8. I think its fine. Sometimes there are other personal “egos” factors behind the scenes. Would you wish to engage with a company that bashes you repeatedly? The FT is available at newsagents all over the airport. Out of LGW there are free newspaper kiosks right before the gates.

    The FT should take out massive ad space outside the BA gates hahaha

  9. I completely agree with Richard G

    I’m slowly moving to listening on Audible, but reading and especially newspapers, I prefer the real thing.

    No matter where I am in the world, I always look for the FT as my go to English language newspaper. Many business lounges only have it and nothing else in English.

  10. Am I the only one seeing that this is bad for FT and not BA.

    Journalist that retaliate against a business decision from a private company?

    I don’t see how that they are not biased at all. Now anything BA related on FT can be 1-1000% true, From almost fake news to grossly exaggerating it.

    For BA, it’s business as usual. I doubt people will switch airlines over a news paper.

  11. I love FT. While their editorials are as predictable as the NY Times, the Weekend real estate section is quite good.

  12. They don’t have the Guardian either – probably more because British Airways attracts Times ,Telegraph & Mail readers – so why bother with the others.

  13. Another reason not to fly BA. The FT is by far the best business newspaper in the world – clearly BA is not interested in business travellers. CX offers the FT on boarding and in its lounges. I get the digital version as the paper version is too expensive in Tokyo, but I prefer to read paper when I can.

  14. I consider that to be a big deal. When I travel, I read business publications: WSJ, Fortune, FT, etc. I especially take advantage of getting access to the FT since I already subscribe to WSJ and Fortune so those are part of my regular reading lineup. I would hate to miss out on a chance to read through that paper. This would be like Delta or United dropping WSJ! Bad move, BA!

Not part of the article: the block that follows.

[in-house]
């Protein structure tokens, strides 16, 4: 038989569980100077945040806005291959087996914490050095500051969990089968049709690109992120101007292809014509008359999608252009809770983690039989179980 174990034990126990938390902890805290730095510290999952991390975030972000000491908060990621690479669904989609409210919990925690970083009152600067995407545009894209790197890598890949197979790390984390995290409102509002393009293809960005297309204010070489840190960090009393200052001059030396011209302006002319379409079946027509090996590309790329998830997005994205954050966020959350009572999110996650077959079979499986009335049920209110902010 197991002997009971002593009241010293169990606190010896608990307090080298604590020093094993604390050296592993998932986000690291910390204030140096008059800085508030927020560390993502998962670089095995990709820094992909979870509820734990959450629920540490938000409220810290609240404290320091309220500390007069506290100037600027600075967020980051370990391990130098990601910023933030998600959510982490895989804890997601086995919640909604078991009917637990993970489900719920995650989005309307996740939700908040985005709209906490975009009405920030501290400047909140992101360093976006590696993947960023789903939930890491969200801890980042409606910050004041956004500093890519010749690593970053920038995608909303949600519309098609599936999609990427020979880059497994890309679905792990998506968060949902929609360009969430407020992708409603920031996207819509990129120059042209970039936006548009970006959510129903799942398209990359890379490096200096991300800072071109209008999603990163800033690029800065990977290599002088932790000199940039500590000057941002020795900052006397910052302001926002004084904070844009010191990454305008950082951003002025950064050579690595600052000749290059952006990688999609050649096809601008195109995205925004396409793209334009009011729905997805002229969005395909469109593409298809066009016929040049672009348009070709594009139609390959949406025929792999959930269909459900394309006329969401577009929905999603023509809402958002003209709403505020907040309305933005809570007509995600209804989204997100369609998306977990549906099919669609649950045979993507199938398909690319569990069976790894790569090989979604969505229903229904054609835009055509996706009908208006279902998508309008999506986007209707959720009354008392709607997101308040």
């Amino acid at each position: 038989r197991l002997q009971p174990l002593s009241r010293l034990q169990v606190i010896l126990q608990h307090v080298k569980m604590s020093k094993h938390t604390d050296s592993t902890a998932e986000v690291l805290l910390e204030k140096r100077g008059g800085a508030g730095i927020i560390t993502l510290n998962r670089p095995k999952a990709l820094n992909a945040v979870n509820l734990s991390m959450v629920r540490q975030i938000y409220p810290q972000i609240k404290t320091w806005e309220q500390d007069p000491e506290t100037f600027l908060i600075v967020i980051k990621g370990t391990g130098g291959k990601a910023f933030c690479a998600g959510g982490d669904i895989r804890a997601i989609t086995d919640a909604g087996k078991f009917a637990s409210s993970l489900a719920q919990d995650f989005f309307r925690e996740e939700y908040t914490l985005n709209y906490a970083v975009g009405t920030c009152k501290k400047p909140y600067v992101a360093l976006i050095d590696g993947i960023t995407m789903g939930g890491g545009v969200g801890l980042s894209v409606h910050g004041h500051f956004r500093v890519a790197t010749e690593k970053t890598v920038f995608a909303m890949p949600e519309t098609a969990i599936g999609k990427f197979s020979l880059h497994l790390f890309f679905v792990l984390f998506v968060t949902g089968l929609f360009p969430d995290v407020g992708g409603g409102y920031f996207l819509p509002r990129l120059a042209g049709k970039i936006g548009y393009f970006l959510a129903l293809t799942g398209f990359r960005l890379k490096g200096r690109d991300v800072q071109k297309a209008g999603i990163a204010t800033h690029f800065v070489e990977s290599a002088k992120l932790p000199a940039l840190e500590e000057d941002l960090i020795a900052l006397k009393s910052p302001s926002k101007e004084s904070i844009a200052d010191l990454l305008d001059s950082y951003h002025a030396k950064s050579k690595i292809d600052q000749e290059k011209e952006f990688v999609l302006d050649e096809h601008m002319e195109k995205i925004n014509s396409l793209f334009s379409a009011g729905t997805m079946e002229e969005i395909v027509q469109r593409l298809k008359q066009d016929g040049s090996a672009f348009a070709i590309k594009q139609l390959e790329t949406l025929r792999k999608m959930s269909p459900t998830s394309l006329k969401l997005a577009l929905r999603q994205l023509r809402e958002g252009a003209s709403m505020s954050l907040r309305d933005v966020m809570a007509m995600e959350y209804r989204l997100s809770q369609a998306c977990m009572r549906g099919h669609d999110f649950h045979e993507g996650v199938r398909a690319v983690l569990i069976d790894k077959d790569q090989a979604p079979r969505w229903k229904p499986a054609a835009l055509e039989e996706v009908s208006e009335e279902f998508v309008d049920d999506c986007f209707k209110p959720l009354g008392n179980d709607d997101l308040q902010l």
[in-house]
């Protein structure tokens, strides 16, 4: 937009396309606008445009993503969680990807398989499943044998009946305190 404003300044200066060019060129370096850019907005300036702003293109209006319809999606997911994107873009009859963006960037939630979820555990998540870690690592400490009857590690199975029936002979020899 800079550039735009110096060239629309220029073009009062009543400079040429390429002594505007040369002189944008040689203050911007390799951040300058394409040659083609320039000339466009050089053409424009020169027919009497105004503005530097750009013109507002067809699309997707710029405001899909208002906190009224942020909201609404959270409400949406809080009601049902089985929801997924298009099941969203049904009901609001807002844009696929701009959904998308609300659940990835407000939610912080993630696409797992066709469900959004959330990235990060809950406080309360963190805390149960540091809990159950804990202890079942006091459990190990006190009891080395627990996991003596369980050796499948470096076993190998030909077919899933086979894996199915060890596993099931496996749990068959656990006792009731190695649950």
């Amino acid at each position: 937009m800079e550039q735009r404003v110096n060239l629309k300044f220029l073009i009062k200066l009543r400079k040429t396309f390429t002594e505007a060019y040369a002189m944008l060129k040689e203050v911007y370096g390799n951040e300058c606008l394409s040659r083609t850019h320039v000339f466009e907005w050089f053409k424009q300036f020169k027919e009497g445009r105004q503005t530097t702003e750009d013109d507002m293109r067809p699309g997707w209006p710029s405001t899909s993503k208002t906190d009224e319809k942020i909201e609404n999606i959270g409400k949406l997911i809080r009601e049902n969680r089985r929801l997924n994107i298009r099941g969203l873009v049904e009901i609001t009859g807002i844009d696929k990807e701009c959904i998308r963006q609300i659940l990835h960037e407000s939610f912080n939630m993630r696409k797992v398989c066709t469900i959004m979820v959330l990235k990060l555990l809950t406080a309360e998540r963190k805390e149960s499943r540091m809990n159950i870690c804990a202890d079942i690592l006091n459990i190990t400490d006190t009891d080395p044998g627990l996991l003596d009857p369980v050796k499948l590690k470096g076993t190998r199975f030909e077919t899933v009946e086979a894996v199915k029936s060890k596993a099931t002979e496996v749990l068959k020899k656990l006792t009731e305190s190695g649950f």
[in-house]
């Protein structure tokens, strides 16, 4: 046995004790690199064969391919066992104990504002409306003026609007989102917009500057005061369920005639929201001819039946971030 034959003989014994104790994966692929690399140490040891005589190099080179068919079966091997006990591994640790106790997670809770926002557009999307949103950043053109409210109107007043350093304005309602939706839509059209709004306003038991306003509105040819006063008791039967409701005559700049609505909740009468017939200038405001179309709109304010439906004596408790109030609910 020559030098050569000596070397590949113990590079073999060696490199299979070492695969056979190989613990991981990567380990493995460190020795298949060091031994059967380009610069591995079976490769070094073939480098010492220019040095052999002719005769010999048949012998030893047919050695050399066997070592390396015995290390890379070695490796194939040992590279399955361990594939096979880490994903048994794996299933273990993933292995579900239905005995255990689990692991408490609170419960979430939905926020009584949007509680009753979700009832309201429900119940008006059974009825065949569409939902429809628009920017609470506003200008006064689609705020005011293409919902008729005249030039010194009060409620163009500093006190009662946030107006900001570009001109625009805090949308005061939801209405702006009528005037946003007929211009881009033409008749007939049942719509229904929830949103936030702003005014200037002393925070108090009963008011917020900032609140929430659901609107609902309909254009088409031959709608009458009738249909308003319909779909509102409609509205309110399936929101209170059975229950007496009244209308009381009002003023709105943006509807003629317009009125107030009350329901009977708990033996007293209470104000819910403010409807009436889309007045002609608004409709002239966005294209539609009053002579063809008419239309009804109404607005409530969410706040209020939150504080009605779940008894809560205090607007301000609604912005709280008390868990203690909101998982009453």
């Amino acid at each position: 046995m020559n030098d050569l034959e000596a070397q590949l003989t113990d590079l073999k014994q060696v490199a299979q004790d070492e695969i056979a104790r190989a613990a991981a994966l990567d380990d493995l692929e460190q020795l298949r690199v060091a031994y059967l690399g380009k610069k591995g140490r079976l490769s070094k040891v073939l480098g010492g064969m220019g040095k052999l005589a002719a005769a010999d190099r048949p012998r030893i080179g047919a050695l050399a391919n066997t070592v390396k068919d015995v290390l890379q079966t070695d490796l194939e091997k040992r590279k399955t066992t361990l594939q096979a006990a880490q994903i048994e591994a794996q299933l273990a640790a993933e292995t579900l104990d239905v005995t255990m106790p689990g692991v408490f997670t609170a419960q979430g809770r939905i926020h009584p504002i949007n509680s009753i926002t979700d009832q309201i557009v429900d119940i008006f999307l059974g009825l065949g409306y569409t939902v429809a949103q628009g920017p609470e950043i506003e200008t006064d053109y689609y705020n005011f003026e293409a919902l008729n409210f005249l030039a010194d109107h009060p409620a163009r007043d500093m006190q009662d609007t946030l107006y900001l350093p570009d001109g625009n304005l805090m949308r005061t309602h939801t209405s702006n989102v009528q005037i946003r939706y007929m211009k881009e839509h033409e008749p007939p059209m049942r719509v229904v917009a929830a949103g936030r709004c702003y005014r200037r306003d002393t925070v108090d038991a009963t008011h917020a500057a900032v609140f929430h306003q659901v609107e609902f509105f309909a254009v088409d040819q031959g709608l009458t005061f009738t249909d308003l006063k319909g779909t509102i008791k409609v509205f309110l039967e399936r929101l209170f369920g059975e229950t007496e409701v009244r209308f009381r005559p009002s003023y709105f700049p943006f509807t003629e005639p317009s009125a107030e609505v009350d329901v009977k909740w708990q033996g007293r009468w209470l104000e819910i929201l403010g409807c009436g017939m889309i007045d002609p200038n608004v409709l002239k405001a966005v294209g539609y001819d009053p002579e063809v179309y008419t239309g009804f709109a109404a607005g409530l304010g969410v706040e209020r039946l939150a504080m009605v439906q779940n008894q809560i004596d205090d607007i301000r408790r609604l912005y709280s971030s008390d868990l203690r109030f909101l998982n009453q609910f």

15. Textbook case on how to be all wrong at the same time. BA for being, as usual, utterly cheap (nowadays the only newspapers on offer are the Sun and the i and let’s be frank, the pressreader app is not user-friendly) and FT for reacting like the prototypical crybaby. They could’ve claimed a lot more moral high ground but that announcement of theirs is as classless as their “How to spend it” insert.

    Finally, one word on Virgin. Why do they feel the need to troll BA every other day, especially when BA never mentions them? It makes them look desperate for attention. If I were them I’d perhaps concentrate on making money. Which they aren’t, and haven’t.

  16. If it were true they stopped offering the FT because of bad coverage they should have chopped the Daily Mail 15 years ago!

    Shame nevertheless.

  17. I have to say that while I don;t agree with BA’s decision to remove the FT (I enjoy reading a physical copy), this whole story reflects much, much worse on the FT than on BA and now I am questioning the FT’s strategy and motivation here.

    It’s worth remembering that this cut was made as part of BA’s move away from a number of physical papers, cutting the Daily Mail earlier this year as well, and providing all passengers with the PressReader app instead (@Ben you might want to mention this in your article?).

    After the cut was made you have this unprecedented ad mocking BA from the FT, which is really bad form in terms of professionalism, and then you suddenly have ‘anonymous sources’ within the FT accusing BA of doing it for journalistic reasons…. I have never noticed any particularly harsh coverage of BA in the FT (as others have mentioned the Telegraph is far more critical and that still shows up in their lounges!) so personally I have a hard time believing that was the reason.

    As I said i don’t agree with BA’s decision here, but I am far more shocked by the FT bringing all this bad blood out to the headlines – I am guessing this is a very big financial blow to them to cause them to react this way, and I question their judgement (although i normally love that paper).

  18. @Eskimo I agree 100%! This is such a strange decision by the FT to retaliate this way and does far more damage to their own reputation than to BA’s…

  19. As other sources have pointed out, many other papers covered the same issues as that of the FT. There is no way Daily Mail can still be offered and FT cut on the basis of the type of BA coverage each paper gives! There is more to it.